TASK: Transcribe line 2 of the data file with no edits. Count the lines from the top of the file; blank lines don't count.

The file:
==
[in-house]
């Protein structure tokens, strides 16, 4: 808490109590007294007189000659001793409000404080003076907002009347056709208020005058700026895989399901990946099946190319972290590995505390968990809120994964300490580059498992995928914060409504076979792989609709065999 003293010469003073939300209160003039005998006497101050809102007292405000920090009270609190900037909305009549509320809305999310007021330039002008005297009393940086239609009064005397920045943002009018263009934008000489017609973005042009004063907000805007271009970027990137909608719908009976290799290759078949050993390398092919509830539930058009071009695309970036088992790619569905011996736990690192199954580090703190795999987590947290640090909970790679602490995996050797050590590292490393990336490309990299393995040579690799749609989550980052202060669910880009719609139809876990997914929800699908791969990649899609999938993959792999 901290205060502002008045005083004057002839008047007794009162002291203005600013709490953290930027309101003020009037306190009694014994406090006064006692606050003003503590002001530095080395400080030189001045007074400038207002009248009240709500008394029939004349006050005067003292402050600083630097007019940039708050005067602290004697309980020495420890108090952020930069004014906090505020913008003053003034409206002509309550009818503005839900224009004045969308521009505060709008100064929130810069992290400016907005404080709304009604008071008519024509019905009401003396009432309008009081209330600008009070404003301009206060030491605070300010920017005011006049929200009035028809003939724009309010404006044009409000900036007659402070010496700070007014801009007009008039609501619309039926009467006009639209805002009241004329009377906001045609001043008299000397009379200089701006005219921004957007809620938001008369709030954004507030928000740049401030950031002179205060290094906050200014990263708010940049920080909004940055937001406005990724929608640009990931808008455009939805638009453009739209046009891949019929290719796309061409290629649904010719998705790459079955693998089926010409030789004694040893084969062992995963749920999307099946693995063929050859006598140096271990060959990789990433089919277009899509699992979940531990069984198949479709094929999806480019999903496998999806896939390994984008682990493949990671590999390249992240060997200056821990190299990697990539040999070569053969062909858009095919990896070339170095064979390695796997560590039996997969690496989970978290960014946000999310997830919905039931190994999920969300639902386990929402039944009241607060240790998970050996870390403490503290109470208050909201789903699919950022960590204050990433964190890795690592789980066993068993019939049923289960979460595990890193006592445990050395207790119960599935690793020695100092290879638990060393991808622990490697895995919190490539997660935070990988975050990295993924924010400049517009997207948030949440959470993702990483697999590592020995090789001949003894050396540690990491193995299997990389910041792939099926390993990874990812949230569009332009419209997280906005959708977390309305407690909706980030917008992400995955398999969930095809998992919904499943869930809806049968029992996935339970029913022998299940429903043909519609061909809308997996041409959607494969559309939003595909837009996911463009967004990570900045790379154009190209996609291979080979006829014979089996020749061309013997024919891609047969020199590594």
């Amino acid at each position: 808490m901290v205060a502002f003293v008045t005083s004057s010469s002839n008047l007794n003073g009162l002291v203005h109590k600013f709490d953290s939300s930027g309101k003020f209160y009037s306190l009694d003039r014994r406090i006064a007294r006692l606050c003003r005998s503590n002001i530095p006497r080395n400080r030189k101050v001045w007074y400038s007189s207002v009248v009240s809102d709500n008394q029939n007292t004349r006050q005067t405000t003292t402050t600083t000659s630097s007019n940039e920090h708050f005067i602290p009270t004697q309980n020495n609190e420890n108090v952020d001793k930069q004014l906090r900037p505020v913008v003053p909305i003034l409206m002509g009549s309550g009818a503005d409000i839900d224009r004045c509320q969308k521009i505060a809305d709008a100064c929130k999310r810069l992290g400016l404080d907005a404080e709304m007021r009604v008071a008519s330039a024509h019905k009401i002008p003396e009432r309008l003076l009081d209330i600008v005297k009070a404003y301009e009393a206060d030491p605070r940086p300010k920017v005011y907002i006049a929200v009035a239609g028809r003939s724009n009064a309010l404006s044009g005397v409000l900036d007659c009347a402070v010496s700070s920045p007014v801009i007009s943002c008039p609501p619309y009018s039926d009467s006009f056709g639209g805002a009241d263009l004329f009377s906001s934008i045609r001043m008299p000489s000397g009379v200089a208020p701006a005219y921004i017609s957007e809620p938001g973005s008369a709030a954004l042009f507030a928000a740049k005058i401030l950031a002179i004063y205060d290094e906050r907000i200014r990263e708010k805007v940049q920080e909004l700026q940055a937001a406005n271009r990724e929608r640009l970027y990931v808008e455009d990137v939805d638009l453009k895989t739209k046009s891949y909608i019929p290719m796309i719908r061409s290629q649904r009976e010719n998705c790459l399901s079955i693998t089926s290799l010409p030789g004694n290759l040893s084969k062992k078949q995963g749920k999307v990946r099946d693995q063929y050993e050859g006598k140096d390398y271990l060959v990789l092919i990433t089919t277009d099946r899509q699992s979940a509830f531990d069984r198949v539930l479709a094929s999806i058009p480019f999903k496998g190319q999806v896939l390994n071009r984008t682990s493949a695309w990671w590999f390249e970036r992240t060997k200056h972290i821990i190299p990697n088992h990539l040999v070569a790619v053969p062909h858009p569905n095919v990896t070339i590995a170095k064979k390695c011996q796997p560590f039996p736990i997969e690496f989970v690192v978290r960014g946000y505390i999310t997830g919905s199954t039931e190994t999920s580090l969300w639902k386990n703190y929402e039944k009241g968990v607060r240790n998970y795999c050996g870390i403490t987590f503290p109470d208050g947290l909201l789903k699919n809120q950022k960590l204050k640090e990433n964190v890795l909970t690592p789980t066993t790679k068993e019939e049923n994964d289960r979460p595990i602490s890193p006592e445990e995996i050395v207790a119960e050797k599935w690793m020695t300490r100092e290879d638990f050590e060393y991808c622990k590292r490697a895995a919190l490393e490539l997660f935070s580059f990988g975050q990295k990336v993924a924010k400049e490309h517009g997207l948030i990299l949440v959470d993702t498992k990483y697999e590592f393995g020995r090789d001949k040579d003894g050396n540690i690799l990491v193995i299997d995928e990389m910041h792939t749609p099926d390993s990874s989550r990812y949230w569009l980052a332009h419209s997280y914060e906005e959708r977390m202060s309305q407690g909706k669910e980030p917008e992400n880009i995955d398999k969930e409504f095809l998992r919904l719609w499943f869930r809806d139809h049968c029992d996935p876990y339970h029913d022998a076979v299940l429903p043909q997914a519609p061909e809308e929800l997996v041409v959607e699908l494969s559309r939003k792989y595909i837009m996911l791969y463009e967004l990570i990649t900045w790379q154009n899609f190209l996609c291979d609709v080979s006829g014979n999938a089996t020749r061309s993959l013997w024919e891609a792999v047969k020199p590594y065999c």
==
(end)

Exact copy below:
């Protein structure tokens, strides 16, 4: 808490109590007294007189000659001793409000404080003076907002009347056709208020005058700026895989399901990946099946190319972290590995505390968990809120994964300490580059498992995928914060409504076979792989609709065999 003293010469003073939300209160003039005998006497101050809102007292405000920090009270609190900037909305009549509320809305999310007021330039002008005297009393940086239609009064005397920045943002009018263009934008000489017609973005042009004063907000805007271009970027990137909608719908009976290799290759078949050993390398092919509830539930058009071009695309970036088992790619569905011996736990690192199954580090703190795999987590947290640090909970790679602490995996050797050590590292490393990336490309990299393995040579690799749609989550980052202060669910880009719609139809876990997914929800699908791969990649899609999938993959792999 901290205060502002008045005083004057002839008047007794009162002291203005600013709490953290930027309101003020009037306190009694014994406090006064006692606050003003503590002001530095080395400080030189001045007074400038207002009248009240709500008394029939004349006050005067003292402050600083630097007019940039708050005067602290004697309980020495420890108090952020930069004014906090505020913008003053003034409206002509309550009818503005839900224009004045969308521009505060709008100064929130810069992290400016907005404080709304009604008071008519024509019905009401003396009432309008009081209330600008009070404003301009206060030491605070300010920017005011006049929200009035028809003939724009309010404006044009409000900036007659402070010496700070007014801009007009008039609501619309039926009467006009639209805002009241004329009377906001045609001043008299000397009379200089701006005219921004957007809620938001008369709030954004507030928000740049401030950031002179205060290094906050200014990263708010940049920080909004940055937001406005990724929608640009990931808008455009939805638009453009739209046009891949019929290719796309061409290629649904010719998705790459079955693998089926010409030789004694040893084969062992995963749920999307099946693995063929050859006598140096271990060959990789990433089919277009899509699992979940531990069984198949479709094929999806480019999903496998999806896939390994984008682990493949990671590999390249992240060997200056821990190299990697990539040999070569053969062909858009095919990896070339170095064979390695796997560590039996997969690496989970978290960014946000999310997830919905039931190994999920969300639902386990929402039944009241607060240790998970050996870390403490503290109470208050909201789903699919950022960590204050990433964190890795690592789980066993068993019939049923289960979460595990890193006592445990050395207790119960599935690793020695100092290879638990060393991808622990490697895995919190490539997660935070990988975050990295993924924010400049517009997207948030949440959470993702990483697999590592020995090789001949003894050396540690990491193995299997990389910041792939099926390993990874990812949230569009332009419209997280906005959708977390309305407690909706980030917008992400995955398999969930095809998992919904499943869930809806049968029992996935339970029913022998299940429903043909519609061909809308997996041409959607494969559309939003595909837009996911463009967004990570900045790379154009190209996609291979080979006829014979089996020749061309013997024919891609047969020199590594």